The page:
Night Walk

The sun dipped below the horizon. Broad brushstrokes of red and purple soaked the sky and the flowing water of the bayou. Night creatures were stirring in the half-light. They croaked and chirped to each other. It was time to hunt.

Grass shushed underfoot. Brio trotted beside his human, paws almost soundless. His tags jingled together in time with his gait. A glob of slobber flicked from his jowls to Aria’s leg.

“Buddy, that’s gross,” she said, swiping it away in disgust.

He snuffled at something on the ground and ignored her completely.

She rolled her eyes, then peered ahead. A bridge spanned the flow of water. The banks of the bayou sloped sharply downward in a roll of greenery and rocks and…

What is that?

A silhouetted figure stood in the water beneath the bridge. Lank hair framed its face and sank into the water. Yellow eyes shone glared at the trespassers.

Aria fumbled at her waist for the little flashlight she always carried during night walks. She couldn’t look away from the thing under the bridge. Wouldn’t.

The flashlight clicked on, and Aria pointed the beam of light under the bridge like a weapon.

The creature was gone, but water still rippled with its presence.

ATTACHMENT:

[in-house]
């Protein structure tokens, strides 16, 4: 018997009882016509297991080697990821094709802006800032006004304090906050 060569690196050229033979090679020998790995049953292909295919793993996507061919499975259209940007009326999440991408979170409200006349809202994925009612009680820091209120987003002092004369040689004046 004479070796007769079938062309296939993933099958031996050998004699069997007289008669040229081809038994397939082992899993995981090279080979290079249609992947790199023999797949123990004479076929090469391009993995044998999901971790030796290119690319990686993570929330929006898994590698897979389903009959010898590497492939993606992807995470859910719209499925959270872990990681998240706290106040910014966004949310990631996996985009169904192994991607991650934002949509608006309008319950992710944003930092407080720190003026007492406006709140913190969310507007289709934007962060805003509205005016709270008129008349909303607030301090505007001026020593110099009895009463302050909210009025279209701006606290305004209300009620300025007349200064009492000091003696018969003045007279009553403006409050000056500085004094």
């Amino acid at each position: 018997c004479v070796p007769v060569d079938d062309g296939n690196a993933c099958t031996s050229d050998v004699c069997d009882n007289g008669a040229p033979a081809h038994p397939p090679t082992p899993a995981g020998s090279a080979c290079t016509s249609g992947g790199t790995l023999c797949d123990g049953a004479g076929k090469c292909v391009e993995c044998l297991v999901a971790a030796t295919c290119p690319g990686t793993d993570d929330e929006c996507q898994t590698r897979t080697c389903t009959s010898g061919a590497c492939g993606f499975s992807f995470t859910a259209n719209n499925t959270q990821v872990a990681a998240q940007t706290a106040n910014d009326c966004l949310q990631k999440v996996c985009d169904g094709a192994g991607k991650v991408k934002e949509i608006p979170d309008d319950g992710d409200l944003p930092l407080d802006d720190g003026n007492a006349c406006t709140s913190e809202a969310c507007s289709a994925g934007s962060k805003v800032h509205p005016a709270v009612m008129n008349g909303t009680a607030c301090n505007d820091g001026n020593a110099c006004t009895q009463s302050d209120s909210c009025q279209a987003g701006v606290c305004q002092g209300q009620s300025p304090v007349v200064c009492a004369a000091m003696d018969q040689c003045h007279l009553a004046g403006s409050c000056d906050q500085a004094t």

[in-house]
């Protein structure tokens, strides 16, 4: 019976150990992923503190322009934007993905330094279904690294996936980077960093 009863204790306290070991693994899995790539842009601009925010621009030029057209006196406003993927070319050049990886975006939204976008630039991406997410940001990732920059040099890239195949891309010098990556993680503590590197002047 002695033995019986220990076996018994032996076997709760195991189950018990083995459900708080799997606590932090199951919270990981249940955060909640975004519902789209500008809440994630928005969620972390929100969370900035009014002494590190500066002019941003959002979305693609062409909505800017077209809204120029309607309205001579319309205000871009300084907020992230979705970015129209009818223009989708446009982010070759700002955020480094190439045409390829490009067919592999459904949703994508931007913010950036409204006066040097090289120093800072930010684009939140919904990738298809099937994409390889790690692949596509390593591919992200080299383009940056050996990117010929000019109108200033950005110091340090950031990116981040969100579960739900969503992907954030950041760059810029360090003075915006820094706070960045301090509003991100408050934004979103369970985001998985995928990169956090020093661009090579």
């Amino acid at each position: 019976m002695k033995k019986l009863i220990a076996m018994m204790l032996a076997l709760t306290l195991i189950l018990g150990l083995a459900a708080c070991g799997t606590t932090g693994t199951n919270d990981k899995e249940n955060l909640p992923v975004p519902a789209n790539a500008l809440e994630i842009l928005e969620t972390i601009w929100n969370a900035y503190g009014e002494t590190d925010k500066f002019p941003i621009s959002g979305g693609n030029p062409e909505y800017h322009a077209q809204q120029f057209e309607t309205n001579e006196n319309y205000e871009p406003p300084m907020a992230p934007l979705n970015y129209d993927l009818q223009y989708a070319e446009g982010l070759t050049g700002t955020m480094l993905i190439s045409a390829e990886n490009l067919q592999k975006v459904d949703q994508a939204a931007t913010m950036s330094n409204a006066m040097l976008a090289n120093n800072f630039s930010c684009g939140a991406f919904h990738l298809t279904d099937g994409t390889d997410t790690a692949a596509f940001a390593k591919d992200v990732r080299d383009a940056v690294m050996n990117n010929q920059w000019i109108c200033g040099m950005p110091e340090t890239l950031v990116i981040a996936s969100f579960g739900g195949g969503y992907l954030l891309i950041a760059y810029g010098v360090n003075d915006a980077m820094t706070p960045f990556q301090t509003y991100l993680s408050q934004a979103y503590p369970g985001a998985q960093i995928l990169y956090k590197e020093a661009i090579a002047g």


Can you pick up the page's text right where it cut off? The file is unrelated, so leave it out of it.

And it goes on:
“What’s that, Brio?”

His head popped up at the cue, looking around for danger. A small wuff escaped his throat. His ears pricked forward.

A low growl started in his chest and radiated up the length of his leash.

He stared at the space under the bridge.

“Time to go,” Aria whispered. They broke into a jog. Brio didn’t look away from the space under the bridge, but kept pace easily with his charge.

The circle of light bobbed in front of them. A chill slid over her bare arms, raising goosebumps. They’d reached the road, and the bridge.

Do I go back along the bayou in the dark or book it across the bridge and get into the neighborhood?

Across the bridge, Christmas lights twinkled. A couple pushed a stroller, talking animatedly to each other. The child in the stroller babbled and pointed to a black cat streaking across the street.

Brio craned his neck, trying to see the creature. He looked up at his human. Ready.

“Let’s go,” Aria commanded. They sprinted over the bridge. When they reached the middle, an icy wetness scrabbled against the back of her neck, and she pushed herself harder. A stench like hot sewage choked her. The creature was close. She kept going.

Finally, they reached the end of the bridge. Brio craned his neck to look behind them, and his lips pulled back in a snarl. Aria followed his gaze.

The creature’s yellow eyes bored into hers. Mottled flesh pulled back from broken teeth in a snarl. Sludge dripped from its lips. Dripping, black hair hung from its scalp, surrounding Aria’s face like a curtain.

“Remember me-e-e-e?” the creature asked.

“Not real, not real, not real,” Aria said under her breath, squeezing her eyes shut. When she opened them again, the creature was gone.

Brio looked up at his human as he tried to herd her deeper into the neighborhood. They both knew the truth.

The evil wasn’t gone. Just hiding.

It would be back.

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